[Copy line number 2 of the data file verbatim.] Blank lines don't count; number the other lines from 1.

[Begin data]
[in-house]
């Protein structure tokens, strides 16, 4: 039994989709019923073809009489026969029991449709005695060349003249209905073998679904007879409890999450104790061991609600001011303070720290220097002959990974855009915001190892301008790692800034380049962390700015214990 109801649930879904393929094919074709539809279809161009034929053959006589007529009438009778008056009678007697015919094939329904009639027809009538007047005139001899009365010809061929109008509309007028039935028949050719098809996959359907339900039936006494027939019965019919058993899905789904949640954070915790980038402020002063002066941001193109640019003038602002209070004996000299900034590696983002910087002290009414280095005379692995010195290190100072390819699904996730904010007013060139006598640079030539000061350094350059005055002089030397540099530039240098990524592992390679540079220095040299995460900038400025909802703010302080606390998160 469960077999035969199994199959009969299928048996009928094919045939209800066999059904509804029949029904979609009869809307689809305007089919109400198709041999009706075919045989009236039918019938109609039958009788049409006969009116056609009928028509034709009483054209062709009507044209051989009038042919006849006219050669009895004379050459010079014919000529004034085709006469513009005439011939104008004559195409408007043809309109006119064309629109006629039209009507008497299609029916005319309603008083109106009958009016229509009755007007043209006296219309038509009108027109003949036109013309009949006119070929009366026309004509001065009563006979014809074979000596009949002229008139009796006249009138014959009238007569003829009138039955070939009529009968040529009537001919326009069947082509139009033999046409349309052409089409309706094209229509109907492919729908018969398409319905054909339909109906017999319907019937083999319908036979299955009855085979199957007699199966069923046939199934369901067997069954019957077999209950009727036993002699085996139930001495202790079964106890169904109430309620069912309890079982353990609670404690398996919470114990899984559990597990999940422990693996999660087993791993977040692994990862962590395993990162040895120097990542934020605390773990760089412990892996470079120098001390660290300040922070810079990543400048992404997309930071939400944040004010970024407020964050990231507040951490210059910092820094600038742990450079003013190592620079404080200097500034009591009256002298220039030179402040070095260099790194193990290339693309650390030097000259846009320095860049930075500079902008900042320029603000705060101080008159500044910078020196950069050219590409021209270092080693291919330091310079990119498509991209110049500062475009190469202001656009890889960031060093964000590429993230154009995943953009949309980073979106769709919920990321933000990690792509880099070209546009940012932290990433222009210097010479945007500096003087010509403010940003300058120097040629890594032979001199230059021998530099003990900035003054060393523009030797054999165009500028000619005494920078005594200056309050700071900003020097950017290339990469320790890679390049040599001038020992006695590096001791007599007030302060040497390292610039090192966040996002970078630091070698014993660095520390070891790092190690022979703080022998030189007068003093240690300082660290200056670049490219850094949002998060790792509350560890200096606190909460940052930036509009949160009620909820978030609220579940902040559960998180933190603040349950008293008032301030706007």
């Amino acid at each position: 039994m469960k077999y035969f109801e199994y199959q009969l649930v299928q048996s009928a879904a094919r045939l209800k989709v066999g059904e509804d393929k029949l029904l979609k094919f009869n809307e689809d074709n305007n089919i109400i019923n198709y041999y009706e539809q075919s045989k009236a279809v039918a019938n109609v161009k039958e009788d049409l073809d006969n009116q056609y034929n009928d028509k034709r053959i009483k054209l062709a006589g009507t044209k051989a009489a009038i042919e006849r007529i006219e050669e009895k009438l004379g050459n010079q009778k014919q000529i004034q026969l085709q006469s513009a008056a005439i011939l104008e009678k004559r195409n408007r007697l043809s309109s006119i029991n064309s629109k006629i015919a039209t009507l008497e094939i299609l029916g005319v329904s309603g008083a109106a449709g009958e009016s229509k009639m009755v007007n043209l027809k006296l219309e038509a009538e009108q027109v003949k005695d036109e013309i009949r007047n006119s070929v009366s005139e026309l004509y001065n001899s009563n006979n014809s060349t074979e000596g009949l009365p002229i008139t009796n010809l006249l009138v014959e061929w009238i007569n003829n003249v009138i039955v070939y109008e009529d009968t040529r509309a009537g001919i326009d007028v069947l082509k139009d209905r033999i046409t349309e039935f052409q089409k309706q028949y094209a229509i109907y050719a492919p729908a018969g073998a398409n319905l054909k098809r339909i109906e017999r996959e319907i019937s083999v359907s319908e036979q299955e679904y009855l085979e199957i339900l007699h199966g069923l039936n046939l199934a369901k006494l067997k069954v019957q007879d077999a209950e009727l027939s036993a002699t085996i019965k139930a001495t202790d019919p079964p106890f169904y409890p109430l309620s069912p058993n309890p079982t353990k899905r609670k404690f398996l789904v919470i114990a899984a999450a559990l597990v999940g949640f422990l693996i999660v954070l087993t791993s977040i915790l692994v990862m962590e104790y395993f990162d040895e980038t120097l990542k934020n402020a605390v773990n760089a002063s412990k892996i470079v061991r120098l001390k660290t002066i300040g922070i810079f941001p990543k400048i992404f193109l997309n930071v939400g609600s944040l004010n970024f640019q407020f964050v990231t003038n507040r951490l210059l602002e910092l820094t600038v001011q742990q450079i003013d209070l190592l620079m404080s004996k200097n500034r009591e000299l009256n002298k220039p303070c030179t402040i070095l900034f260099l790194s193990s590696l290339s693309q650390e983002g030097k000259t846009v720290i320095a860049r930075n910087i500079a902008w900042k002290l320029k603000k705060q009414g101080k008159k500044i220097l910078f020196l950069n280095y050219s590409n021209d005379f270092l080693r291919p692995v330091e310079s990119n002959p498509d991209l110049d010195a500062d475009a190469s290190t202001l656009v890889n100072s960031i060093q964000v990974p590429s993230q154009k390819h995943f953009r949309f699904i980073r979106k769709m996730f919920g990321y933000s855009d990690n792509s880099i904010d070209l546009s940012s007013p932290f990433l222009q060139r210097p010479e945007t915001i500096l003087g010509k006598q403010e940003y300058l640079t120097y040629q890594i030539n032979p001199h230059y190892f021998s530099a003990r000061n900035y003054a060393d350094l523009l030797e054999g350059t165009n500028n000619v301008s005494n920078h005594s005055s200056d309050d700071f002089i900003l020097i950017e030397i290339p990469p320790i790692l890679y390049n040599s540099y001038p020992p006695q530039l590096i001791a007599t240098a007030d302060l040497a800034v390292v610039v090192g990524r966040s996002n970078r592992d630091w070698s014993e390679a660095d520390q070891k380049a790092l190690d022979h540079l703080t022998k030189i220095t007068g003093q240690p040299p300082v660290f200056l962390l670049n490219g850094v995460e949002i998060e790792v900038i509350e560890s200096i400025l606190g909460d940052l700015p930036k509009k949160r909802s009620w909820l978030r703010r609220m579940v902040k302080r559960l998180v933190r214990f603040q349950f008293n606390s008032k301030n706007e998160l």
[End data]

């Protein structure tokens, strides 16, 4: 039994989709019923073809009489026969029991449709005695060349003249209905073998679904007879409890999450104790061991609600001011303070720290220097002959990974855009915001190892301008790692800034380049962390700015214990 109801649930879904393929094919074709539809279809161009034929053959006589007529009438009778008056009678007697015919094939329904009639027809009538007047005139001899009365010809061929109008509309007028039935028949050719098809996959359907339900039936006494027939019965019919058993899905789904949640954070915790980038402020002063002066941001193109640019003038602002209070004996000299900034590696983002910087002290009414280095005379692995010195290190100072390819699904996730904010007013060139006598640079030539000061350094350059005055002089030397540099530039240098990524592992390679540079220095040299995460900038400025909802703010302080606390998160 469960077999035969199994199959009969299928048996009928094919045939209800066999059904509804029949029904979609009869809307689809305007089919109400198709041999009706075919045989009236039918019938109609039958009788049409006969009116056609009928028509034709009483054209062709009507044209051989009038042919006849006219050669009895004379050459010079014919000529004034085709006469513009005439011939104008004559195409408007043809309109006119064309629109006629039209009507008497299609029916005319309603008083109106009958009016229509009755007007043209006296219309038509009108027109003949036109013309009949006119070929009366026309004509001065009563006979014809074979000596009949002229008139009796006249009138014959009238007569003829009138039955070939009529009968040529009537001919326009069947082509139009033999046409349309052409089409309706094209229509109907492919729908018969398409319905054909339909109906017999319907019937083999319908036979299955009855085979199957007699199966069923046939199934369901067997069954019957077999209950009727036993002699085996139930001495202790079964106890169904109430309620069912309890079982353990609670404690398996919470114990899984559990597990999940422990693996999660087993791993977040692994990862962590395993990162040895120097990542934020605390773990760089412990892996470079120098001390660290300040922070810079990543400048992404997309930071939400944040004010970024407020964050990231507040951490210059910092820094600038742990450079003013190592620079404080200097500034009591009256002298220039030179402040070095260099790194193990290339693309650390030097000259846009320095860049930075500079902008900042320029603000705060101080008159500044910078020196950069050219590409021209270092080693291919330091310079990119498509991209110049500062475009190469202001656009890889960031060093964000590429993230154009995943953009949309980073979106769709919920990321933000990690792509880099070209546009940012932290990433222009210097010479945007500096003087010509403010940003300058120097040629890594032979001199230059021998530099003990900035003054060393523009030797054999165009500028000619005494920078005594200056309050700071900003020097950017290339990469320790890679390049040599001038020992006695590096001791007599007030302060040497390292610039090192966040996002970078630091070698014993660095520390070891790092190690022979703080022998030189007068003093240690300082660290200056670049490219850094949002998060790792509350560890200096606190909460940052930036509009949160009620909820978030609220579940902040559960998180933190603040349950008293008032301030706007």